Also, I gather that Phobos assumes GC and will leak like a sieve without

Correct, but someone needing refcounted allocation for some parts of the program doesn't imply they need it for all parts. GC can coexist peacefully with other strategies.
 It's not so much "D can do this" as "you can do this if you're prepared to

 the language every step of the way".

I see it the other way around. A *large* part of the time I'd spend writing C++ code was dealing with memory management issues for just about everything. It sure felt that I was fighting it every step of the way. With D, automatic memory management takes care of the vast bulk of routine chores, and the bit that's left over can be handled explicitly without much pain.
 You can do (real) GC in C++ by plugging in
 something like the Boehm collector. Not many people do.

I've done it.
 You certainly don't see
 ticks for C++ in the "GC" column in language comparison charts.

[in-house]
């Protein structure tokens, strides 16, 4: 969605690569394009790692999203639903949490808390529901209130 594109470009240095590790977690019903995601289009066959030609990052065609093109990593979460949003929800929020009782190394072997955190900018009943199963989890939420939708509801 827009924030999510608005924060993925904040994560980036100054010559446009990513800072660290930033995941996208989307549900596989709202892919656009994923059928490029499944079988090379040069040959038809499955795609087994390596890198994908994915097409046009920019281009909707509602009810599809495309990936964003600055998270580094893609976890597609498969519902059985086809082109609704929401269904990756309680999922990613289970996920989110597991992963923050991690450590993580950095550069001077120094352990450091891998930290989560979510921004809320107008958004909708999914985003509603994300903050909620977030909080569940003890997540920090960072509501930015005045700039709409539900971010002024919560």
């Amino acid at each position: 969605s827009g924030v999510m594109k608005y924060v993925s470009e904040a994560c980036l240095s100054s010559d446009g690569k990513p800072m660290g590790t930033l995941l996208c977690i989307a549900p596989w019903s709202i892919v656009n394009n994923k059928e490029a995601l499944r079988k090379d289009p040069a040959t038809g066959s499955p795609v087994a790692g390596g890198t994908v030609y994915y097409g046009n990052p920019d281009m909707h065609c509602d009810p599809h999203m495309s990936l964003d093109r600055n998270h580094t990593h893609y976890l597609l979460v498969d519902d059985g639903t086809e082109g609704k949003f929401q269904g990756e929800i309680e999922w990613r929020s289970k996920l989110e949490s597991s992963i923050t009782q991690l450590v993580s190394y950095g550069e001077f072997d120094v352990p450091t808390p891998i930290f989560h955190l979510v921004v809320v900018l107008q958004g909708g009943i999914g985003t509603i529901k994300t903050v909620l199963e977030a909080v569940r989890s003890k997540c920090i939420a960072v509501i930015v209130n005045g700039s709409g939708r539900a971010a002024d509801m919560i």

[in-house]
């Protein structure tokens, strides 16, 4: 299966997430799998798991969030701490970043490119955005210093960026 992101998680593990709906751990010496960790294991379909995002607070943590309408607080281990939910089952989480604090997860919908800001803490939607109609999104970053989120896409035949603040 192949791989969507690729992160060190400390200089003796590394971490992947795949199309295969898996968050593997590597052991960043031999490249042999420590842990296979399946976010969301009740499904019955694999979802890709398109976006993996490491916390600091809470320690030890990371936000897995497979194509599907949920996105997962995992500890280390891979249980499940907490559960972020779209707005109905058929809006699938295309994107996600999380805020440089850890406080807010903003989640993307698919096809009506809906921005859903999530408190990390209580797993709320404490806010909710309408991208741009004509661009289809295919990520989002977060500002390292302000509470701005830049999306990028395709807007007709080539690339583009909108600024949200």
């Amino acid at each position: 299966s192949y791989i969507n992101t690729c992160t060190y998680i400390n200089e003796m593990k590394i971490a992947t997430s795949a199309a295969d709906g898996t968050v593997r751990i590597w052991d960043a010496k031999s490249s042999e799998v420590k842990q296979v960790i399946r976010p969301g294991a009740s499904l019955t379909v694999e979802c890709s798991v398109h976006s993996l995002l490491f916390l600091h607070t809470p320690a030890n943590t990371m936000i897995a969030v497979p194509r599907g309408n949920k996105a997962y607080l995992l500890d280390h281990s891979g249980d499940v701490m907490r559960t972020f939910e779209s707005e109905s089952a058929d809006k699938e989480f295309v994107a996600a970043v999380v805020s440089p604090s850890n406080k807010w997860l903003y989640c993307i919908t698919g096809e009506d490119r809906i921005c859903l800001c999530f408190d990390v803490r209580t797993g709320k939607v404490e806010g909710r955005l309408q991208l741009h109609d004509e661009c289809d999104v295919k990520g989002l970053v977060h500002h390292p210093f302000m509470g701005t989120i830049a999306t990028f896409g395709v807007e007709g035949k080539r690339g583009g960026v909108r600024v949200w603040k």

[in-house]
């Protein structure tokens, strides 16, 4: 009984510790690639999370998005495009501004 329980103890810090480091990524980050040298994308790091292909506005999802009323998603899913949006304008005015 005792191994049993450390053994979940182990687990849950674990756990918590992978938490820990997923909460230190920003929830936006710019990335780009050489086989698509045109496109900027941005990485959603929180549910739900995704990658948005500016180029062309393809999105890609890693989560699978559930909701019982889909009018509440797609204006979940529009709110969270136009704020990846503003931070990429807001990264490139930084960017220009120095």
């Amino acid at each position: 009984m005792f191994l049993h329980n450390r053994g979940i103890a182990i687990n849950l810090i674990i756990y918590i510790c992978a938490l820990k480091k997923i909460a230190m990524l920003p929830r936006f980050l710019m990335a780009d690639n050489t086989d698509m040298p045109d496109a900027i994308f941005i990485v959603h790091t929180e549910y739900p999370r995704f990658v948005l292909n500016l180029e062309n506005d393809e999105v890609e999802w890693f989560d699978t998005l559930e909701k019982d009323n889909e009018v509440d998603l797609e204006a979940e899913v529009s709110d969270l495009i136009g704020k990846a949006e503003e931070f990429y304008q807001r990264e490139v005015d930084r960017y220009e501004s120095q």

That's because it isn't part of the standard language, and using it successfully with C++ requires one to be rather thorough in understanding how it works and what its limitations are. Major C++ vendors have neglected it. Digital Mars C++ is the only one I know of to support it in the official distribution.
Jun 24 2005
prev sibling parent "Walter" <newshound digitalmars.com> writes:
"Mike Capp" <mike.capp gmail.com> wrote in message
news:d9boe7$26cr$1 digitaldaemon.com...
 + Much tighter control over memory usage than GC. (Smaller working set,

 less risk of unacceptable pauses.) A bit tedious when you don't need it,

 irreplaceable when you do, and manageable given RAII. This point alone

 sizeable niche in which D will _never_ supplant C/C++.

But D does support both RAII and explicit memory allocation. Additionally, the pause issue is easilly dealt with when it matters.
Jun 24 2005